Division Three is the clear hipsters’ choice when it comes to the 2023 league. The thinking fan’s crumpet. Nobody in it is going to trouble the All-Ireland, granted. But it has the makings of a cut-throat couple of months all the same, with the prospect of a meaningful championship season to follow.
A lot is made of the Tailteann Cup cut-off and the dangled carrot of Sam Maguire football for the teams that claw their way out of Division Three. But when all comes to all, how much of a carrot is that really? Think back to last year. Who had a better 2022 – Louth and Limerick who got promoted and were both comfortably beaten by Cork in the qualifiers next time out? Or Westmeath, who followed up a respectable third place with a run through the Tailteann Cup and a trophy to parade through Mullingar?
Well, the good news for all Division Three teams – if they choose to see it as such – is that they probably won’t have to compete for the Sam Maguire, regardless of how well they do in this league. As Tailteann champions, Westmeath have an automatic spot in the higher tier for the All-Ireland series and since a Division Four side is definitely going to be in the Connacht final, that’s going to mean no league route to Sam for the other seven there.
All of which means that they can go full-bore for the Division Three title and still end the year with a chance of carrying off silverware in the Tailteann Cup. None of them would ever say as much out loud but you’d have to suspect that every one of these counties is eyeing up the realistic chance of having two cups at their end-of-year dinner dances, and won’t be especially heartbroken by the prospect of avoiding the All-Ireland qualifiers come the start of June.
As for how it might all play out, the division is notable for the presence of four Ulster teams – the first time that’s happened in Division Three since 2013. Not only should that bring about chunky enough crowds most weekends, it will be no massive surprise if they all take points off each other at various stages. Certainly, there doesn’t appear to be a Cork or a Kildare here, no higher-up who has momentarily fallen on hard times and might leave everyone for dust.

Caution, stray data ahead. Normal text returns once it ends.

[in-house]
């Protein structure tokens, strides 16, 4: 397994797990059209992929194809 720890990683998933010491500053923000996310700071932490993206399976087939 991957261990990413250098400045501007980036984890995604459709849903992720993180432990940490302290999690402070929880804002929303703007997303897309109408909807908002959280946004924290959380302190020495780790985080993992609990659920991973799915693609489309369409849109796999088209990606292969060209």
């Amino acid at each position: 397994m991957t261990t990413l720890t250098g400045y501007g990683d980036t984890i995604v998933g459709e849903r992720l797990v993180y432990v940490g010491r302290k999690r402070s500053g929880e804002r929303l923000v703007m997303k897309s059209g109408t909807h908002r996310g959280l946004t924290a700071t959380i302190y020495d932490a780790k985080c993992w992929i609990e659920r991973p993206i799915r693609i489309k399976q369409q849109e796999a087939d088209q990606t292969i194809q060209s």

On that score, it’s some tribute to Conor Laverty’s coaching reputation that Down are the bookies’ favourites to win the whole thing out, despite being without a league or championship victory since May 2021. Even allowing for preseason green shoots, Down have gone through such a torrid few seasons that it will be some turnaround if they’re good enough to bounce straight back up to Division Two, particularly without the supreme talents of Caolán Mooney. Laverty is one of five first-year managers in the division but already expectation is starting to bubble.
The two longest-serving are David Power of Tipperary and Cavan’s Mickey Graham. For both of them, the glories of the pandemic provincial championships are a long time in the rear-view mirror now, albeit that the Tipp players finally got their Munster medals presented to them over Christmas. Of the pair, Cavan seem to be the more upwardly mobile, retaining a good crew of the players who ended the famine for them.
Tipp, on the other hand, might have to pull a few rabbits from the hat to stay up. They’ve lost a lot of experience and talent since 2020 and will have to scrap for everything on away trips to Longford, Westmeath, Cavan and Fermanagh.
Relegated: Antrim and Tipperary